New growth on alfalfa. Photo credit: Creative Commons CC0; Pixabay.com
Old man winter still has some control of our weather, but he’s starting to lose his grip. In some parts of the state, alfalfa has broken winter dormancy. While fall evaluation of alfalfa stands is ideal, assessing stands in springtime can lead to more effective management decisions.
According to Dr. Dan Undersander, retired forage specialist at the University of Wisconsin, springtime stand assessment occurs in three parts:
- Are individual plants alive?
This assessment can begin as soon as the frost is out of the ground and continue until spring greenup occurs. The process is to dig a few plants 4 to 6 inches deep and look at the condition of the taproot. If the taproot is turgid (like a potato, leftmost plant), it is alive and healthy. If the root is browned, dehydrated, and ropey (like two plants on the right), it is dead or dying. This assessment can be repeated until greenup occurs and stand can be assessed on that basis.
Alfalfa taproot evaluation. Photo credit: University of Wisconsin
- Are plants injured?
Alfalfa forms buds in the fall for spring growth. If these buds are killed the plant must form new buds in the spring, delaying growth and reducing yield. The three taller stems in the picture (above line) are from buds formed in the fall and the shorter stems are from buds formed in the spring. The delayed, shorter growth will reduce yield of first cutting and then plants will recover. If you see this, consider management to reduce this in the future, such as adequate soil pH, fall application of potassium, more winter-hardy varieties.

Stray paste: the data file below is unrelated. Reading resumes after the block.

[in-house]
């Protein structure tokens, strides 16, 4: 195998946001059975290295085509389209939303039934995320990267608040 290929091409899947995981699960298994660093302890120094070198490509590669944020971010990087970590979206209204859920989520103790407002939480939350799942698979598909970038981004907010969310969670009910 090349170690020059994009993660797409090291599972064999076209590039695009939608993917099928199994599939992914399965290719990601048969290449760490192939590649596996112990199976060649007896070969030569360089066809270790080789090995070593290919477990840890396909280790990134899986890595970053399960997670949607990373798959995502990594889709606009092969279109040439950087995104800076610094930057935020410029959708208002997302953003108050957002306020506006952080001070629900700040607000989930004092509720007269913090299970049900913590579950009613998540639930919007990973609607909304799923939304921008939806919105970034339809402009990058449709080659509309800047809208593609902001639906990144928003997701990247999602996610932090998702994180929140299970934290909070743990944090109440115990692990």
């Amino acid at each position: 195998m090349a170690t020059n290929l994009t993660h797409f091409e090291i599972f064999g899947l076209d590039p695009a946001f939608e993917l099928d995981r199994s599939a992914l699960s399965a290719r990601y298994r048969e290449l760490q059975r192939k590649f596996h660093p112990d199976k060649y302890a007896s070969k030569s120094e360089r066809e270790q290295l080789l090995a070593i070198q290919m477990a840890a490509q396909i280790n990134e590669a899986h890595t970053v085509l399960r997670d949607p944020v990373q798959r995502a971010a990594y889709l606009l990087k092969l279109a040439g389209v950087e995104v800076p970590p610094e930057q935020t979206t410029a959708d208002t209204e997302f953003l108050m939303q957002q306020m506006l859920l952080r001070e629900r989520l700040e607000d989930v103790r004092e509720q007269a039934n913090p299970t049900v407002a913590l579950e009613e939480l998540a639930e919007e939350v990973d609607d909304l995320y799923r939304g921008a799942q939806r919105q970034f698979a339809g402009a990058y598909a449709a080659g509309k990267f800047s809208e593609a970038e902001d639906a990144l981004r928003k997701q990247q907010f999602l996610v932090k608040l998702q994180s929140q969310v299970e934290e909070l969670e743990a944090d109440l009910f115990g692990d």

Evaluation of winter injury by comparing fall versus springtime buds. The line in the photo separates fall buds (top growth) to spring buds (lower growth). Photo credit: University of Wisconsin.
- Are there thin spots in the field?
A healthy stand should have 55 stems/ft2. Early assessments, before stems are visible, may need to assess based on plant count. A high yielding alfalfa stands seeded last year should have 20 plants/ft2, counts as low as 12 will produce good yields, but result in shortened stand life. Stands seeded last spring or fall with less than 12 plants/ft2 should be disked and reseeded.
Thin stand (left) versus adequate stand (right). Photo credit: University of Wisconsin
A high yielding alfalfa stand over 1 year old should have at least 6 plants/ft2. If plant density is less than 6, oats (2 bu/a) or Italian ryegrass (10 lbs/a) can be overseeded to increase yield this year. The stand should be turned over either immediately or at end of year.
As I mentioned earlier, fall evaluation of stands is the preferred method. If you’d like to read more about that, check out the Wisconsin Factsheet. We’ll address that topic in Field Crop News again this upcoming fall.